[Many thanks to Sandra AbdAllah-Alvarez Ramírez for posting this in EthnoCuba.] The editors of The Black Scholar present a call for essays for publication in a themed issue examining post-soul Afro-Latinidad literature, culture, and politics. The anticipated publication of the issue is Spring 2022; complete articles must be submitted no later than March 1, 2021. See description below and link to The Black Scholar’s submission guidelines.
Description: As we enter the last years of the United Nations’ International Decade for People of African Descent, it is important to recall that bonds between African Americans and Afro-descendants from and in Latin America and the hispanophone Caribbean Basin have existed since the 1870s. “Post-Soul Afro-Latinidades” is a response to the increasing interest in and need for critical discussions of Afro-Latina/o/x subjectivity and culture in the post-segregation era. This issue addresses Vera M. Kutzkinski’s 1996 contention that the “authenticating rhetoric” of “Afro-Hispanic American” literary criticism is shaped by the Black Power, Black Arts, and Négritude movements.
This issue also engages Agustin Lao-Montes’s call for interdisciplinary collaboration in his 2007 article “Afro-Latinidades: Bridging Black and Latina/o Studies.” Motivated by the theories of Kutzkinski and Lao-Montes, the guest editors seek articles that investigate the relationship between afro-latinidad and the post-soul aesthetic, a critical concept in African American studies. Are the post-soul aesthetic and afro-latinidad interdependent or categorically discrete? Can afro-latinidad be examined in ways that deepen and expand what we think we know about Afroethnic identity formation in the U.S? This special issue of The Black Scholar seeks to answer these questions in ways that challenge conventional notions of Afro-Latina/o/x radicalism, nationalism, and interculturalism from the end of the Civil Rights movement to the present.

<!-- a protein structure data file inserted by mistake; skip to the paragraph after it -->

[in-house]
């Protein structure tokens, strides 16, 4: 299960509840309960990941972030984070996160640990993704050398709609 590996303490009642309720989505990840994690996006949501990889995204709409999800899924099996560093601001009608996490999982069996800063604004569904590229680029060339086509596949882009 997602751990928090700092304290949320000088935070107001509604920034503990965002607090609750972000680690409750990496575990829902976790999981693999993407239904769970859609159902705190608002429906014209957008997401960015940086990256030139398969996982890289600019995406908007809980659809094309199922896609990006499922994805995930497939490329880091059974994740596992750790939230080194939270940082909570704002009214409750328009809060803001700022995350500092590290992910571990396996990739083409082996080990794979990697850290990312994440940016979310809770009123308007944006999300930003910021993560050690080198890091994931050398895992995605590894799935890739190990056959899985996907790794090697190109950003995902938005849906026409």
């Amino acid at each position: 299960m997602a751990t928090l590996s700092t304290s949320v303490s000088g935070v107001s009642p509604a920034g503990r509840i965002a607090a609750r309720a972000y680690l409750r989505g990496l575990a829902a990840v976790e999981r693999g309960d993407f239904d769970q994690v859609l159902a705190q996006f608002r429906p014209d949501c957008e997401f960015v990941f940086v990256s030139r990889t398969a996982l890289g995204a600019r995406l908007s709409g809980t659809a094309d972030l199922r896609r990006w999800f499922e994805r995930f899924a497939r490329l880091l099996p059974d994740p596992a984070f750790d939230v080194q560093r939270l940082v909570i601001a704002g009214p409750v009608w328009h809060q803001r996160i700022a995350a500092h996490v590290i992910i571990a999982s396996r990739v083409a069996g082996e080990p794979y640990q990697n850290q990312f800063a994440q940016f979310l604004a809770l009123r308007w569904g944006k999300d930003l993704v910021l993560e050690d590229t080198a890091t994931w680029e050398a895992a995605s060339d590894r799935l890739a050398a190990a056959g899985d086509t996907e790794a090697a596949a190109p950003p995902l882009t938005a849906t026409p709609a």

The issue invites essays on the relationship between afro-latinidad and the following topics:
- Theory and methodology
- Literary and cultural production
- Diplomacy and empire
- The global Afro-Latina/o/x diaspora, especially in Africa
- Afro-Latina/o/x heritage tourism in African and the U.S.
- African American missionaries, diplomats, and immigrants in Latin America and the hispanophone Caribbean
- Intraracial solidarities and tensions with communities of African descent in the U.S.
- Gender, sexuality, and queer identity
- The Civil Rights, Black Art, and Black Power movements
- Speculative narratives and art
- The Afro-Latina/o/x presence at HBCUs
- The Afro-Latina/o/x presence in African American mutual aid and fraternal societies
- Popular films and television series
- Popular forms of music and dance (e.g. bachata, salsa, merengue, kizomba, reggaeton, etc.)
- Social media networks, born-digital art, digital archives, and other forms of new media
- Contemporary political, cultural, and spiritual mobilizations of afro-latinidad
The guest editors seek to engage scholars in Black/Africana Studies, Literary Studies, History, Area Studies, Cultural Studies, Political Science, Diplomacy Studies, Ethnomusicology, Dance Studies, and Media Studies.
For full consideration, complete articles must be submitted to Editorial Manager no later than March 1st 2021. Manuscripts must not exceed 4,000 words (inclusive of endnotes and images). When preparing manuscripts, adhere to The Black Scholar Submission Guidelines. Any submissions that do not may be rejected. The anticipated publication of the issue is Spring of 2022.
[Shown above: Belkis Ayón, “Perfidia (Perfidy)” (1998), collograph; from Fowler Museum at UCLA. See Belkis Ayón | Perfidia (Perfidy) (1998) | Artsy.]